It tells search engines exactly what they’ll find: The best coffee shops with cats in the United States. To ensure they have an easier time understanding what’s on the page.

2. H1s Improve the User Experience

H1 tags improve the user experience (UX) by allowing readers to learn what your page is about at a glance. Especially when you consider most websites display the H1 as the largest text on the page.

And improving UX is fundamental. Google has emphasized it contributes to better rankings

Not to mention:

A quick browse of headings can show readers what they’ll learn before they dig in. That way, they can pre-assess your content’s value. 

If you’ve done a good job, your H1 will provide hierarchy and reassure visitors that you have the information they’re looking for. 

Consider this image:

The example on the left has no clear structure and order. It’s really hard to tell what the content’s about. 

The example on the right shows the H1 as the most prominent heading on the page, then H2, then H3, etc. 

It’s easy to skim, follow, and understand. 

3. H1s Improve Accessibility

H1 tags (and other headings in general) can help those who use screen readers understand the page’s content. 

Screen readers are programs thatcommunicate computer text with a speech synthesizer or Braille display. 

Here’s an example of how the headings in The Penn State University’s accessibility guidelines appear on a screen reader:

Quickly improve your site’s accessibility by crafting descriptive H1 tags and keeping an organized heading structure.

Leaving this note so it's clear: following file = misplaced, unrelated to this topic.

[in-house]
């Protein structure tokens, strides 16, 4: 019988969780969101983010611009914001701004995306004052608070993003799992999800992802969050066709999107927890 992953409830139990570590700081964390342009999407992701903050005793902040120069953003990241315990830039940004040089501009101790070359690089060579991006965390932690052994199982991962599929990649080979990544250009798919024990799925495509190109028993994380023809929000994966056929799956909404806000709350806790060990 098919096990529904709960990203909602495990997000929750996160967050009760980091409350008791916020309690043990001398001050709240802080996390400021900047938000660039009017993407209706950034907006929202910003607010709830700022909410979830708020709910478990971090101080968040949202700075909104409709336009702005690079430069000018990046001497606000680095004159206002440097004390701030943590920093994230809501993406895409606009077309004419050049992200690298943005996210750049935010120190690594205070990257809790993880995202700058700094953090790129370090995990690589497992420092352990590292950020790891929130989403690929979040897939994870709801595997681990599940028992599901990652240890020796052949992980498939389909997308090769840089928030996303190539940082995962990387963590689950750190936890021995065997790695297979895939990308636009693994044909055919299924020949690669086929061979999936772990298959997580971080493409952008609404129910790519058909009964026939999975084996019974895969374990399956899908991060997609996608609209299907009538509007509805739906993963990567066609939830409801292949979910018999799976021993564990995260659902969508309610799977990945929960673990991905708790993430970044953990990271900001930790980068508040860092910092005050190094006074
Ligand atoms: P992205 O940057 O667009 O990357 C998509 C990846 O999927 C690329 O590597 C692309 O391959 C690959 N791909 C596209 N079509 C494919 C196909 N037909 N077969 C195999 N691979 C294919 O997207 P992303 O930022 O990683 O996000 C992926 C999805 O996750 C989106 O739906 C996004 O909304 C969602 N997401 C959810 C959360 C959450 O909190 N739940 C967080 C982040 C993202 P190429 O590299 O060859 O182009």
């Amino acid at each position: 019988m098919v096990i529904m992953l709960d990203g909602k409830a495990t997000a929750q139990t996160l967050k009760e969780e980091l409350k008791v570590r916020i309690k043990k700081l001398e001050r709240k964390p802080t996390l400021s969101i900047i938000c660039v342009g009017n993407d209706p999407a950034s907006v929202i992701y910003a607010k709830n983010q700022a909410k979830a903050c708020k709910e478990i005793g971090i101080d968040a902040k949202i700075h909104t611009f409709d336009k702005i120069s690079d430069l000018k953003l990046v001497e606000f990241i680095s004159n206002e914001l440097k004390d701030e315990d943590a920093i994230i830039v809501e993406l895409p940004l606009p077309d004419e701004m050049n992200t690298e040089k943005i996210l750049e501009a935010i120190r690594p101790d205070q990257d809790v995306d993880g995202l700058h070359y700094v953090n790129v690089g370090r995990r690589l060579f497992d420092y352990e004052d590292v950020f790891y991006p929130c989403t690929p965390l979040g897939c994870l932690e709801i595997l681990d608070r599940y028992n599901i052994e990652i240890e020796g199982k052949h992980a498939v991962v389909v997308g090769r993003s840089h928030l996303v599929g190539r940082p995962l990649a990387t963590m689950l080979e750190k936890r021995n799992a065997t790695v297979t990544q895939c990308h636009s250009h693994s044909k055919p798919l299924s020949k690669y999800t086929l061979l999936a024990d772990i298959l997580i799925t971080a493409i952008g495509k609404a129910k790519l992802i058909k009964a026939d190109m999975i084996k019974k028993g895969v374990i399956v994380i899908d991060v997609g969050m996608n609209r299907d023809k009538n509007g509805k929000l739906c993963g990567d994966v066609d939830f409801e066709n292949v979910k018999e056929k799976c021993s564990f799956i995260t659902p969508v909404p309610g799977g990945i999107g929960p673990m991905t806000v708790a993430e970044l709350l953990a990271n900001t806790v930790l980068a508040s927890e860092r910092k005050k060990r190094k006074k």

How to Add H1 Tags to Your Blog Pages

Adding an H1 tag to articles in most website content management systems (CMSs) is easy. In fact, many CMSs have a placeholder for your article title that’s automatically formatted to be your H1. 

That said, here’s how to change your H1 tag using WordPress, Squarespace, and Wix. 

Adding an H1 Tag in WordPress

Most WordPress themes are coded so the post title is the H1.

To change this (or any other) heading, click on or highlight the text you want to reformat. A toolbar should appear above your selected block.

Like this:

Click on the paragraph symbol found on the left-hand side of that toolbar. 

Then, select “Heading.”

Change your heading tag to H1 by selecting “H1.”

You’re all set. 

Adding an H1 Tag in Squarespace

Adding an H1 to blog posts in Squarespace is as simple as filling out the “post title” field in most cases. 

If you want to change the H1 tag for a page, start by selecting the text you want to change into an H1. 

Then, click on the formatting button on the left-hand side of your toolbar.

And select “Heading 1.”

Like this:

And you’re done!

Adding an H1 Tag in Wix

Wix also automatically makes your blog post title the H1 tag.